People in Japan reacted to the bewilderment they felt at the fall of Ming by creating a bifurcated view of China, evident in encyclopedias and gazeteers: On the one hand, there was the traditional China represented by the Ming; on the other, there was the new China ruled by the Dattan or the Tatars. Such was the power of the Ming as an image that it endured in Japanese literature and theater for centuries after its fall. This article explores the preservation in popular discourse of the Ming as the most natural representation of China, focusing on Chikamatsu Monzaemon's hit joruri play The Battles of Coxinga (Kokusen'ya kassen), first staged in 1715 and produced many times after that, showing how the political turmoil was filtered through both misunderstandings and creative fabrications. It shows that The Battles of Coxinga creates a fantastic image of China, as opposed to the barbaric Dattan, by drawing on historical memories internal to Japan and readily available images of foreignness. I argue that the preservation of the Ming in popular theater offered audiences a means of rethinking Japan's position as the inheritor of a "universal" Chinese essence in an age when knowledge of the world was being dramatically expanded by imported European cartography, complicating earlier views of a world centered on the Three Realms or the Sinocentric world order.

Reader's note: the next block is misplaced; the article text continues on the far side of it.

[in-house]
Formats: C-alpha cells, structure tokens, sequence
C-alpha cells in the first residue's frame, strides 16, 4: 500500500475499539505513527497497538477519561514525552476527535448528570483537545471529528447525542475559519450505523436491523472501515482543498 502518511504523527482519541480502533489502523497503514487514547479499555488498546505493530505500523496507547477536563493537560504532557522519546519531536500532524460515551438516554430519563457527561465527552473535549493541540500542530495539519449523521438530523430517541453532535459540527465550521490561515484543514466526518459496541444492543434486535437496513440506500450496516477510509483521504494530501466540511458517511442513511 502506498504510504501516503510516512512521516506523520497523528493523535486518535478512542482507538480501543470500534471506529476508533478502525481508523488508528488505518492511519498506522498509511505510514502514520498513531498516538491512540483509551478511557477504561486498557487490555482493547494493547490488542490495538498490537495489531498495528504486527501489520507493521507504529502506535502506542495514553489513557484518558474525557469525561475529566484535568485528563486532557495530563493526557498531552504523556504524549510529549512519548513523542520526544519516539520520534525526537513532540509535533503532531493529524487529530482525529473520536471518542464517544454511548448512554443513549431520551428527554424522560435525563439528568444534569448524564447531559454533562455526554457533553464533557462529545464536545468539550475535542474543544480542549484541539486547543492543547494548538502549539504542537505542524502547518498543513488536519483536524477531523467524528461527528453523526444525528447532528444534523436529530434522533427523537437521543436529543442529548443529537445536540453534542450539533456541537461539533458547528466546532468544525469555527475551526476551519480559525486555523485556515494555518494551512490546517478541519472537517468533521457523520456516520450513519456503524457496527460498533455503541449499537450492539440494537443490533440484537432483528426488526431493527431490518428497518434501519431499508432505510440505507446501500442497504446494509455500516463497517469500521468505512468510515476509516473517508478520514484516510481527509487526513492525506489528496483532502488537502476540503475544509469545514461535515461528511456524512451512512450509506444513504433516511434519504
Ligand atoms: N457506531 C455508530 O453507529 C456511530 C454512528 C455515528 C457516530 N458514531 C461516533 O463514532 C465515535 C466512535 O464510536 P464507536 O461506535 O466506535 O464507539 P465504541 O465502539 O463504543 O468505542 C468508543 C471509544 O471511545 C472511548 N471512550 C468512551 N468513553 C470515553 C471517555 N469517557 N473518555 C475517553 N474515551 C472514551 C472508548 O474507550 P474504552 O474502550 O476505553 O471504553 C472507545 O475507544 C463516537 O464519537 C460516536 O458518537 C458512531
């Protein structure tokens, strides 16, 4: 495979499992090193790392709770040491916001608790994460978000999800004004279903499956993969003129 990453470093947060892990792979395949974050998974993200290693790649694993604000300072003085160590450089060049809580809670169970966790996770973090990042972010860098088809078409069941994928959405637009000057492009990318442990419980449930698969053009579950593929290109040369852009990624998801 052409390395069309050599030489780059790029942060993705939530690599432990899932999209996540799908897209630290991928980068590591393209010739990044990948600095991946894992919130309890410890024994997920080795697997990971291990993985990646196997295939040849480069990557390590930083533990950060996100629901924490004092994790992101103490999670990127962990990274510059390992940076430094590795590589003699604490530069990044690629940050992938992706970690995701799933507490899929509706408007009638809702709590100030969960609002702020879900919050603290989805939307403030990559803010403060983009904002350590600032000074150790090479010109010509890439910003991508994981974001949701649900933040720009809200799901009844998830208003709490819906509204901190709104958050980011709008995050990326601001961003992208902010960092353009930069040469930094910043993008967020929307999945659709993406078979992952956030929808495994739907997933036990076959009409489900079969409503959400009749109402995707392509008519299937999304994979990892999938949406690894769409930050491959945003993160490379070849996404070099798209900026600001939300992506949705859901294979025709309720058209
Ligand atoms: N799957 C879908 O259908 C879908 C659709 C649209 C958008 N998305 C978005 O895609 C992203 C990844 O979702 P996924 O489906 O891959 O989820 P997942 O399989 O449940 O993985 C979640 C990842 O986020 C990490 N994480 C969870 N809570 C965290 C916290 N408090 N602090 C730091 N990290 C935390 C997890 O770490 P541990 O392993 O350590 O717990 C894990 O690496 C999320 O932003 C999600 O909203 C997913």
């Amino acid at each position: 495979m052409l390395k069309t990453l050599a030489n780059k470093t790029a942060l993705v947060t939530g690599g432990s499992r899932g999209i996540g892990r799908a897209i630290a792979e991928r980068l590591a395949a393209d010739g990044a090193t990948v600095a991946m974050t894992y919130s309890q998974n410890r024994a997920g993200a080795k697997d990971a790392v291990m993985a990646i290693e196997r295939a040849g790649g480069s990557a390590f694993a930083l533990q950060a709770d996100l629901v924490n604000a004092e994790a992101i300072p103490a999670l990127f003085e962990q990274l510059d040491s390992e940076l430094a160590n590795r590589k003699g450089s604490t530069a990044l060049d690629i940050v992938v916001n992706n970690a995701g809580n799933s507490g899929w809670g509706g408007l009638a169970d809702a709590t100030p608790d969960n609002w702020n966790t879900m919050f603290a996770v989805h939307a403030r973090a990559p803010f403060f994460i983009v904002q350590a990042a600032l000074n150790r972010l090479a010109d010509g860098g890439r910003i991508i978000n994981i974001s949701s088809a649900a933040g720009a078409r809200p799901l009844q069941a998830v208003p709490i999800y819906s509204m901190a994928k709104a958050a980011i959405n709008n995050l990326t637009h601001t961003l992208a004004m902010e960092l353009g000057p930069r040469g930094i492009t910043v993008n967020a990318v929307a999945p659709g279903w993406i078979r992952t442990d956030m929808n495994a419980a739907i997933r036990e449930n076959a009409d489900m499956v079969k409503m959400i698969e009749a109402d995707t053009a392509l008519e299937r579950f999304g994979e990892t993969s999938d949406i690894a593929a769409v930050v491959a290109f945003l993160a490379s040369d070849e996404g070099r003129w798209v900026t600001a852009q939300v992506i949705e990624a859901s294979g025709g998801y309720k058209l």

- Chikamatsu Monzaemon
- Japanese views of China
- Nishikawa Joken
- The Battles of Coxinga (Kokusen'ya kassen)
- fall of the Ming
ASJC Scopus subject areas
- Literature and Literary Theory